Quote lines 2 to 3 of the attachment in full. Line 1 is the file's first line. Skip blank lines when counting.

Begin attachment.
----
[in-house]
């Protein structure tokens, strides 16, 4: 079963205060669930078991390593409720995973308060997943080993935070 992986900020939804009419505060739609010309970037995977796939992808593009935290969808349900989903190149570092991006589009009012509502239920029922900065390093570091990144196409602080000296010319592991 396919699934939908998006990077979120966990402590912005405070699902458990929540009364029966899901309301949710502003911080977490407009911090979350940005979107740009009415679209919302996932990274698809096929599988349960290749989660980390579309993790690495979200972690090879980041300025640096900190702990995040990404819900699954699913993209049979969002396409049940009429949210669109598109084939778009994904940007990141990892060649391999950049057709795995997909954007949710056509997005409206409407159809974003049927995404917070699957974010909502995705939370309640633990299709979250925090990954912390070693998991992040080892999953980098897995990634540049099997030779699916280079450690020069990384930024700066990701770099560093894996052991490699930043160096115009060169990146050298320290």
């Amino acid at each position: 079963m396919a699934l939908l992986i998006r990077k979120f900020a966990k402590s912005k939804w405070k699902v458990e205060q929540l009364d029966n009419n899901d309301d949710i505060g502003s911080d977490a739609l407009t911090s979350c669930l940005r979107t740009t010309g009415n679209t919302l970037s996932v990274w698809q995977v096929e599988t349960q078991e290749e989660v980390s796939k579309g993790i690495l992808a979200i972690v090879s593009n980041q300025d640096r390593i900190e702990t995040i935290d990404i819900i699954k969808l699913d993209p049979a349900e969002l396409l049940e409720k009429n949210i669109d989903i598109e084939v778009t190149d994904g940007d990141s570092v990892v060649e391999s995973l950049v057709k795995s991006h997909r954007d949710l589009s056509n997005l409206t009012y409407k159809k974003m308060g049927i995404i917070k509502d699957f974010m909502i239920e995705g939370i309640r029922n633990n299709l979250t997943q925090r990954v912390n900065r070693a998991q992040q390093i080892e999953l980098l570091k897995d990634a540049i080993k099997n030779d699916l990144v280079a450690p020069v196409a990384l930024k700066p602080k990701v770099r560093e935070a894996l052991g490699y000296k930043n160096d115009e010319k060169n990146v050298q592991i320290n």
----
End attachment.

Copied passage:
């Protein structure tokens, strides 16, 4: 079963205060669930078991390593409720995973308060997943080993935070 992986900020939804009419505060739609010309970037995977796939992808593009935290969808349900989903190149570092991006589009009012509502239920029922900065390093570091990144196409602080000296010319592991 396919699934939908998006990077979120966990402590912005405070699902458990929540009364029966899901309301949710502003911080977490407009911090979350940005979107740009009415679209919302996932990274698809096929599988349960290749989660980390579309993790690495979200972690090879980041300025640096900190702990995040990404819900699954699913993209049979969002396409049940009429949210669109598109084939778009994904940007990141990892060649391999950049057709795995997909954007949710056509997005409206409407159809974003049927995404917070699957974010909502995705939370309640633990299709979250925090990954912390070693998991992040080892999953980098897995990634540049099997030779699916280079450690020069990384930024700066990701770099560093894996052991490699930043160096115009060169990146050298320290």
């Amino acid at each position: 079963m396919a699934l939908l992986i998006r990077k979120f900020a966990k402590s912005k939804w405070k699902v458990e205060q929540l009364d029966n009419n899901d309301d949710i505060g502003s911080d977490a739609l407009t911090s979350c669930l940005r979107t740009t010309g009415n679209t919302l970037s996932v990274w698809q995977v096929e599988t349960q078991e290749e989660v980390s796939k579309g993790i690495l992808a979200i972690v090879s593009n980041q300025d640096r390593i900190e702990t995040i935290d990404i819900i699954k969808l699913d993209p049979a349900e969002l396409l049940e409720k009429n949210i669109d989903i598109e084939v778009t190149d994904g940007d990141s570092v990892v060649e391999s995973l950049v057709k795995s991006h997909r954007d949710l589009s056509n997005l409206t009012y409407k159809k974003m308060g049927i995404i917070k509502d699957f974010m909502i239920e995705g939370i309640r029922n633990n299709l979250t997943q925090r990954v912390n900065r070693a998991q992040q390093i080892e999953l980098l570091k897995d990634a540049i080993k099997n030779d699916l990144v280079a450690p020069v196409a990384l930024k700066p602080k990701v770099r560093e935070a894996l052991g490699y000296k930043n160096d115009e010319k060169n990146v050298q592991i320290n």